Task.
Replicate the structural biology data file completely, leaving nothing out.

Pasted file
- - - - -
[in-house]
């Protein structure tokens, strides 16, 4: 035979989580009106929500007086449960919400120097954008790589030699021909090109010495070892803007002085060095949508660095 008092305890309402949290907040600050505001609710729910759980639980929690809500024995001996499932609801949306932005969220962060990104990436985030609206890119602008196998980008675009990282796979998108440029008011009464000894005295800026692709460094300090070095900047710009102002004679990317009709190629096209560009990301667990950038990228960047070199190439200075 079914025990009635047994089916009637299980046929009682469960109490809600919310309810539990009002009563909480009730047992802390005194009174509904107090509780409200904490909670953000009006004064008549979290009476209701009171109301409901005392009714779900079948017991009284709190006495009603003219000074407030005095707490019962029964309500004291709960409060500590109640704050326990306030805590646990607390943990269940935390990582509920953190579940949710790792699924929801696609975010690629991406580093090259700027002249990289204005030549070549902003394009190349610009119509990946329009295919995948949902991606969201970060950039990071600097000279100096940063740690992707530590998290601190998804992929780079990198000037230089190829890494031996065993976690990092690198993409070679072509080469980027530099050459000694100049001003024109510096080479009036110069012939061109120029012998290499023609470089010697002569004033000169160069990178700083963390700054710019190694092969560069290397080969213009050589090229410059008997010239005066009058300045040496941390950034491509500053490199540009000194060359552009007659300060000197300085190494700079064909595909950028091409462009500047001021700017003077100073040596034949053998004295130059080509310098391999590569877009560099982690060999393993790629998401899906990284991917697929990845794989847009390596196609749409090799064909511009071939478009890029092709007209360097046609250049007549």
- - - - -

[in-house]
């Protein structure tokens, strides 16, 4: 035979989580009106929500007086449960919400120097954008790589030699021909090109010495070892803007002085060095949508660095 008092305890309402949290907040600050505001609710729910759980639980929690809500024995001996499932609801949306932005969220962060990104990436985030609206890119602008196998980008675009990282796979998108440029008011009464000894005295800026692709460094300090070095900047710009102002004679990317009709190629096209560009990301667990950038990228960047070199190439200075 079914025990009635047994089916009637299980046929009682469960109490809600919310309810539990009002009563909480009730047992802390005194009174509904107090509780409200904490909670953000009006004064008549979290009476209701009171109301409901005392009714779900079948017991009284709190006495009603003219000074407030005095707490019962029964309500004291709960409060500590109640704050326990306030805590646990607390943990269940935390990582509920953190579940949710790792699924929801696609975010690629991406580093090259700027002249990289204005030549070549902003394009190349610009119509990946329009295919995948949902991606969201970060950039990071600097000279100096940063740690992707530590998290601190998804992929780079990198000037230089190829890494031996065993976690990092690198993409070679072509080469980027530099050459000694100049001003024109510096080479009036110069012939061109120029012998290499023609470089010697002569004033000169160069990178700083963390700054710019190694092969560069290397080969213009050589090229410059008997010239005066009058300045040496941390950034491509500053490199540009000194060359552009007659300060000197300085190494700079064909595909950028091409462009500047001021700017003077100073040596034949053998004295130059080509310098391999590569877009560099982690060999393993790629998401899906990284991917697929990845794989847009390596196609749409090799064909511009071939478009890029092709007209360097046609250049007549």